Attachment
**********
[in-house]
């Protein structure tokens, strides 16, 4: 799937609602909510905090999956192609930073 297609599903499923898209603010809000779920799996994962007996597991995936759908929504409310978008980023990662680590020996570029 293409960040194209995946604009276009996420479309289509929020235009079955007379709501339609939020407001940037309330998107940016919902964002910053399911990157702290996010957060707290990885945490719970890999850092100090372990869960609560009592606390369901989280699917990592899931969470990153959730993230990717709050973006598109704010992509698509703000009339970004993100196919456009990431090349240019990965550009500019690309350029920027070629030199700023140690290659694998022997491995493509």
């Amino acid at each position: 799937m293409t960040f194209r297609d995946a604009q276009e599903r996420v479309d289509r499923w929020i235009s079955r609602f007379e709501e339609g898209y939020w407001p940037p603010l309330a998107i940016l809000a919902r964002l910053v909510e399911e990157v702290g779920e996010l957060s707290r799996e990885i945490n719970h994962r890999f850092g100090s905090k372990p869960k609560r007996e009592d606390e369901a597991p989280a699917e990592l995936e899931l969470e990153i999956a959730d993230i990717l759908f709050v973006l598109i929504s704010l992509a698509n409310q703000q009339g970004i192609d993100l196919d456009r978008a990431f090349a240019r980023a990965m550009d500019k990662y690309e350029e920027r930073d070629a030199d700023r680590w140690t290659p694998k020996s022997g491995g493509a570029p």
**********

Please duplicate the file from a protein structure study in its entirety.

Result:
[in-house]
């Protein structure tokens, strides 16, 4: 799937609602909510905090999956192609930073 297609599903499923898209603010809000779920799996994962007996597991995936759908929504409310978008980023990662680590020996570029 293409960040194209995946604009276009996420479309289509929020235009079955007379709501339609939020407001940037309330998107940016919902964002910053399911990157702290996010957060707290990885945490719970890999850092100090372990869960609560009592606390369901989280699917990592899931969470990153959730993230990717709050973006598109704010992509698509703000009339970004993100196919456009990431090349240019990965550009500019690309350029920027070629030199700023140690290659694998022997491995493509």
């Amino acid at each position: 799937m293409t960040f194209r297609d995946a604009q276009e599903r996420v479309d289509r499923w929020i235009s079955r609602f007379e709501e339609g898209y939020w407001p940037p603010l309330a998107i940016l809000a919902r964002l910053v909510e399911e990157v702290g779920e996010l957060s707290r799996e990885i945490n719970h994962r890999f850092g100090s905090k372990p869960k609560r007996e009592d606390e369901a597991p989280a699917e990592l995936e899931l969470e990153i999956a959730d993230i990717l759908f709050v973006l598109i929504s704010l992509a698509n409310q703000q009339g970004i192609d993100l196919d456009r978008a990431f090349a240019r980023a990965m550009d500019k990662y690309e350029e920027r930073d070629a030199d700023r680590w140690t290659p694998k020996s022997g491995g493509a570029p």